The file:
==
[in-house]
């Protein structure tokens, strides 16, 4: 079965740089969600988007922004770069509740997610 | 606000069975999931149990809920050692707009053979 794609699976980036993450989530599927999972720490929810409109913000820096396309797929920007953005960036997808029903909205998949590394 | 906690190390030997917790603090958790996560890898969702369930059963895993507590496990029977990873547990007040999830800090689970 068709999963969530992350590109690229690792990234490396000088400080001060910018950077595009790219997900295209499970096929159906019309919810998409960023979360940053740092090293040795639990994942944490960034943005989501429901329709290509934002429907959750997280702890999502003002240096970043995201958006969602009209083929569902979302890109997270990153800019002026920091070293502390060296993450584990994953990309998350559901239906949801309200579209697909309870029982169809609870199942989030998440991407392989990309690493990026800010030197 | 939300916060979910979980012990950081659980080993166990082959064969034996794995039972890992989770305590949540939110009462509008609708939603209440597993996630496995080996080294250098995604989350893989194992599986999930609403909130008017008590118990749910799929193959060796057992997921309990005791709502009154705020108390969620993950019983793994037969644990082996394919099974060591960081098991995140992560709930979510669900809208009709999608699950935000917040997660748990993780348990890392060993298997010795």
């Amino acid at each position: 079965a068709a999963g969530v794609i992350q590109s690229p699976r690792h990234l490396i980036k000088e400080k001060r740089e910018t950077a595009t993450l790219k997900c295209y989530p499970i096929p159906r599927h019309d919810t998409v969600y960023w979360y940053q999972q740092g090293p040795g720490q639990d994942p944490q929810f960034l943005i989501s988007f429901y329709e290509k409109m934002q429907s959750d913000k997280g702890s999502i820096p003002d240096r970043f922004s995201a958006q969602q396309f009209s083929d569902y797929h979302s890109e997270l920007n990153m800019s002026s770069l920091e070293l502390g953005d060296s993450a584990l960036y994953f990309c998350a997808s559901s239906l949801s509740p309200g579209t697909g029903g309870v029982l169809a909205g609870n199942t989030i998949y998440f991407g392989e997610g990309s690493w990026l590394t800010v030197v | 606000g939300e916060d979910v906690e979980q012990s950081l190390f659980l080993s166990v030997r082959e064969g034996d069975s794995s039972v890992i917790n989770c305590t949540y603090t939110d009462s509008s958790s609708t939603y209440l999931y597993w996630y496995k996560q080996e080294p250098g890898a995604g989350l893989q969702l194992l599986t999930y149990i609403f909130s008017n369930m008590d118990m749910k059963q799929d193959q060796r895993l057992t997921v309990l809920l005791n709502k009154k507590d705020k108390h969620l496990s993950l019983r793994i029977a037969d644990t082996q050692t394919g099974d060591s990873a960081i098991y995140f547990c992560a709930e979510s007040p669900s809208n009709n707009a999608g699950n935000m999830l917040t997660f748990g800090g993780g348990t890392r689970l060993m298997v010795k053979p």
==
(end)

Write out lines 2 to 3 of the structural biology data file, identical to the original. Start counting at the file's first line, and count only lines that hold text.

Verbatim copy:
């Protein structure tokens, strides 16, 4: 079965740089969600988007922004770069509740997610 | 606000069975999931149990809920050692707009053979 794609699976980036993450989530599927999972720490929810409109913000820096396309797929920007953005960036997808029903909205998949590394 | 906690190390030997917790603090958790996560890898969702369930059963895993507590496990029977990873547990007040999830800090689970 068709999963969530992350590109690229690792990234490396000088400080001060910018950077595009790219997900295209499970096929159906019309919810998409960023979360940053740092090293040795639990994942944490960034943005989501429901329709290509934002429907959750997280702890999502003002240096970043995201958006969602009209083929569902979302890109997270990153800019002026920091070293502390060296993450584990994953990309998350559901239906949801309200579209697909309870029982169809609870199942989030998440991407392989990309690493990026800010030197 | 939300916060979910979980012990950081659980080993166990082959064969034996794995039972890992989770305590949540939110009462509008609708939603209440597993996630496995080996080294250098995604989350893989194992599986999930609403909130008017008590118990749910799929193959060796057992997921309990005791709502009154705020108390969620993950019983793994037969644990082996394919099974060591960081098991995140992560709930979510669900809208009709999608699950935000917040997660748990993780348990890392060993298997010795």
């Amino acid at each position: 079965a068709a999963g969530v794609i992350q590109s690229p699976r690792h990234l490396i980036k000088e400080k001060r740089e910018t950077a595009t993450l790219k997900c295209y989530p499970i096929p159906r599927h019309d919810t998409v969600y960023w979360y940053q999972q740092g090293p040795g720490q639990d994942p944490q929810f960034l943005i989501s988007f429901y329709e290509k409109m934002q429907s959750d913000k997280g702890s999502i820096p003002d240096r970043f922004s995201a958006q969602q396309f009209s083929d569902y797929h979302s890109e997270l920007n990153m800019s002026s770069l920091e070293l502390g953005d060296s993450a584990l960036y994953f990309c998350a997808s559901s239906l949801s509740p309200g579209t697909g029903g309870v029982l169809a909205g609870n199942t989030i998949y998440f991407g392989e997610g990309s690493w990026l590394t800010v030197v | 606000g939300e916060d979910v906690e979980q012990s950081l190390f659980l080993s166990v030997r082959e064969g034996d069975s794995s039972v890992i917790n989770c305590t949540y603090t939110d009462s509008s958790s609708t939603y209440l999931y597993w996630y496995k996560q080996e080294p250098g890898a995604g989350l893989q969702l194992l599986t999930y149990i609403f909130s008017n369930m008590d118990m749910k059963q799929d193959q060796r895993l057992t997921v309990l809920l005791n709502k009154k507590d705020k108390h969620l496990s993950l019983r793994i029977a037969d644990t082996q050692t394919g099974d060591s990873a960081i098991y995140f547990c992560a709930e979510s007040p669900s809208n009709n707009a999608g699950n935000m999830l917040t997660f748990g800090g993780g348990t890392r689970l060993m298997v010795k053979p």